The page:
Association of Shelter Veterinarians Guidelines for Standards of Care in Animal Shelters. Recommended changes.
Dogs entering shelters face multiple challenges to their emotional and physical welfare; some of these issues stem from limitations of care available from the shelter organization, and some simply from the shelter’s environment. This paper will attempt to identify these issues and their impact on the dogs, and will discuss possible ways to mitigate these challenges to improve the dogs’ welfare while they are kept in shelters. This will conclude with possible ways of influencing the outcomes of their stays in these organizations.
This is a paper that I did for the Anthrozoology Program at Canisius College. It’s a review of available literature on the effectiveness of dog training programs in US prisons.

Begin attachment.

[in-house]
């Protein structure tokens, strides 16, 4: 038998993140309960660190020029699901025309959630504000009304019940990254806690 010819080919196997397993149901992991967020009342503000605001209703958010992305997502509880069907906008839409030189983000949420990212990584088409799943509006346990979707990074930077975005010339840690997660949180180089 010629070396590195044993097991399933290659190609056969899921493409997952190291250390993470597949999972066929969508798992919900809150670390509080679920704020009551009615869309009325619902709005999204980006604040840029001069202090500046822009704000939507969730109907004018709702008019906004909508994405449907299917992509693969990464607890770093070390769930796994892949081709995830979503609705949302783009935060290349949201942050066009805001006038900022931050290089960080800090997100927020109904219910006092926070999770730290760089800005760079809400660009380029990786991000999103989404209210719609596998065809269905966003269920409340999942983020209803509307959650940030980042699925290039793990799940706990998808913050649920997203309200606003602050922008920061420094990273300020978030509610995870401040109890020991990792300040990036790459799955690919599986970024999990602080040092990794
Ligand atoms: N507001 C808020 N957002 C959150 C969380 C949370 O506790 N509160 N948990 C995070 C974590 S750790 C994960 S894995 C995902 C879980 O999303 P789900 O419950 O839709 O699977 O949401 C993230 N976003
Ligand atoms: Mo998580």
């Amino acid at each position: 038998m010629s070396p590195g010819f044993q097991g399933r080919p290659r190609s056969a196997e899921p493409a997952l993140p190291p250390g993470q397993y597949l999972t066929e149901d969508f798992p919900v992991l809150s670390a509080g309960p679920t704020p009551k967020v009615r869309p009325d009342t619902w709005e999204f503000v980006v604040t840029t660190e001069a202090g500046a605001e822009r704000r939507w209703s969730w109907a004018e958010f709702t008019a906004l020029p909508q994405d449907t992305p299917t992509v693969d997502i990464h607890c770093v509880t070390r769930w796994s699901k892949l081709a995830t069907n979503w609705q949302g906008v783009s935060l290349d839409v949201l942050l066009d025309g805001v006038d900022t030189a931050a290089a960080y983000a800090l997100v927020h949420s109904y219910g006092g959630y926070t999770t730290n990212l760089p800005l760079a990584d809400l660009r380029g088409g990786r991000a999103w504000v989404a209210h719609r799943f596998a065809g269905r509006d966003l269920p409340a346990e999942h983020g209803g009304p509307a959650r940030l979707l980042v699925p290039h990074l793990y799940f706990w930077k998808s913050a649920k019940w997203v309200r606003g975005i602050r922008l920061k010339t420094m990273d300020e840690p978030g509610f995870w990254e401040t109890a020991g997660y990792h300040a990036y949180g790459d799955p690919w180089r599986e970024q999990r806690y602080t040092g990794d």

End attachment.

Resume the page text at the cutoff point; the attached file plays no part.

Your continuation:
Despite their wide implementation in the United States, there has been very little substantive research done on prison dog programs (PDPs). Many of the existent studies suffer from inherent flaws in scope and methodology, but do consistently demonstrate that the programs aid participating inmates in developing and improving communications and social skills resulting from interactions with the dogs in their care. The available studies also indicate that participants show improvement in personal qualities such as empathy, self-esteem and a sense of responsibility. These benefits are apparently related to a lower rate of recidivism for prison inmates who are directly involved in PDPs. The effectiveness of prison based programs in training and socializing dogs is not well documented, although service animal organizations report much higher than normal acceptance rates from prison programs. Recommendations are provided for further research that might serve to identify best practices and training approaches for both inmates and dogs.